MiniMed has made its fortune with an insulin pump that diabetics wear around their waist and that automatically delivers controlled doses of the sugar-regulating substance to the wearer’s bloodstream. It’s a terrific product because it eliminates the need for regular syringe-based injections (though a catheter remains stuck in the patient’s belly all day long.) Combined with the company’s glucose monitor, the product works like a sort of artificial pancreas. As cool as the system is, it still involves a needle breaking skin, which can on occasion lead to infections, not to mention being a real pain. Engineers at Penn State say they’re on the road to a needle-free insulin delivery method that uses a small, ultrasonic patch to get the drug into the wearer’s blood.From Penn State University:Prototype Developed for Ultrasonic Patch to Deliver Insulin
October 22, 2002
University Park, Pa. — Penn State engineers have developed a prototype for an ultrasound insulin delivery system that is about the size and weight of a matchbook that can be worn as a patch on the body.
Dr. Nadine Barrie Smith, assistant professor of bioengineering, says, “The new Penn State ultrasound patch, which operates in the same frequency range as the large commercially available sonic drug delivery devices, is about an inch-and-a-half by an inch-and-a-half in size and weighs less than an ounce. Commercially available sonicators currently have a probe about eight inches long which weighs over two pounds.”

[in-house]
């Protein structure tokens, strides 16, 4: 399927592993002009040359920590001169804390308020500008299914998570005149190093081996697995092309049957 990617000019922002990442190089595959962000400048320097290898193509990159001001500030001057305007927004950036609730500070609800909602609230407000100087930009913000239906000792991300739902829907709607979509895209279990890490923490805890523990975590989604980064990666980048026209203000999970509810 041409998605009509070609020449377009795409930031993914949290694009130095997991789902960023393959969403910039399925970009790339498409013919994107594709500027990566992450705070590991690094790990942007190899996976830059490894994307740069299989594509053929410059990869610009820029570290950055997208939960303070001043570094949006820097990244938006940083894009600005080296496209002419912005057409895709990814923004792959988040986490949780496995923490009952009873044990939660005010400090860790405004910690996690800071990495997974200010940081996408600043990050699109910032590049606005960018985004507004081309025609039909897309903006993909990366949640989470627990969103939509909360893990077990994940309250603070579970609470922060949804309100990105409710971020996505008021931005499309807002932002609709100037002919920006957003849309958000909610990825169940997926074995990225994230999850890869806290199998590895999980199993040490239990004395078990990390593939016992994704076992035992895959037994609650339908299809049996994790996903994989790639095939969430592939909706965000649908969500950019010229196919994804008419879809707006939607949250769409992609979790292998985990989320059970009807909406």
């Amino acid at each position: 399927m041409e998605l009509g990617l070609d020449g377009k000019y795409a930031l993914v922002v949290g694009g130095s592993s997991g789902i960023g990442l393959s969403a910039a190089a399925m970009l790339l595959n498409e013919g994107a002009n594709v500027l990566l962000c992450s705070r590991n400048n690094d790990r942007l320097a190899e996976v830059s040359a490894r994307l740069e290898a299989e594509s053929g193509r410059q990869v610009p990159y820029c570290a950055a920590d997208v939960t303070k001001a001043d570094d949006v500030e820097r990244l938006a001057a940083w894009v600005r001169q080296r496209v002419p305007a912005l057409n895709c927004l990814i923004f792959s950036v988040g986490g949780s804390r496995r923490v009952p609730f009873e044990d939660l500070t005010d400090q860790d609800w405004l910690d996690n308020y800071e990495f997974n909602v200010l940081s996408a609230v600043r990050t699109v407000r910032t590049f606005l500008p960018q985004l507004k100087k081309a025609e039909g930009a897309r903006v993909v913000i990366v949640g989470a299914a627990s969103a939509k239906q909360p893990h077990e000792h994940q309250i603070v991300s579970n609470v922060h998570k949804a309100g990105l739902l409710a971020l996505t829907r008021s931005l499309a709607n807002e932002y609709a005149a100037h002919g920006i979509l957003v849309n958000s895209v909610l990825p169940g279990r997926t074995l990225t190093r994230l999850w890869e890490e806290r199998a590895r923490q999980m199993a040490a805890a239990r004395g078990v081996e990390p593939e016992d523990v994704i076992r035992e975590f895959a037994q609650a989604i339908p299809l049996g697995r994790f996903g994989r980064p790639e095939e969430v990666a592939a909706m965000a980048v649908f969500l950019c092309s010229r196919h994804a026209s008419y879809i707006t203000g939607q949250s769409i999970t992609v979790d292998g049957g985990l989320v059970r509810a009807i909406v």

Experiments with human skin and with live rats have shown that the new ultrasound patch delivers therapeutically effective doses of insulin.
The new prototype is described in detail in “Transducer Design for a Portable Ultrasound Enhanced Transdermal Drug-Delivery System,” published in the current (October) issue of the IEEE Transactions on Ultrasonics, Ferroelectrics and Frequency Control.
The key to the new ultrasound patch is a “cymbal” transducer developed by Dr. Robert Newnham, the Alcoa professor emeritus of solid state science. The transducer produces the sound waves that drive the medication through the skin and into the blood stream. The cymbal transducer consists of a thin disk of piezoelectric ceramic material sandwiched between titanium end caps shaped like cymbals. Four of these transducers are used in the prototype.
A thin reservoir of insulin is placed in front of the cymbal transducer and when a current is applied, sound waves just above the level of human hearing push the medication through the skin and into the blood vessels.
Smith notes, “Our experiments with rats show that an exposure of 20 minutes produced the same result as a 60-minute exposure. So, we are hopeful that, eventually, we may be able to tune the system so that one to five minutes of exposure may be enough.”
Currently, diabetics must either inject insulin via hypodermic needles or use a mini-pump with a catheter that remains implanted in their body. Ultrasound offers a less painful and invasive alternative.
Besides insulin, some medications used to treat AIDS, pain relievers, asthma drugs, and hormones are deliverable via ultrasound, Smith adds. Those medications and, perhaps, some others that cannot be taken by mouth, are candidates for administration via the new ultrasound patch.
Her co-authors are Emiliano Maione, graduate student; Dr. K. Kirk Shung, professor of bioengineering; Dr. Richard J. Meyer, research associate at Penn State’s Applied Research Laboratory (ARL); Dr. Jack W. Hughes, ARL Senior scientist and professor of acoustics; Newnham; and Smith. The rat experiments are described in “Ultrasound Mediated Transdermal in vivo Transport of Insulin with Low Profile Cymbal Arrays,” presented this month at the IEEE 2002 Ultrasonics Symposium in Munich, Germany. The authors are Seungjun Lee, graduate student, Smith and Shung.
The research was supported, in part, with laboratory start-up funds provided to Smith by the University.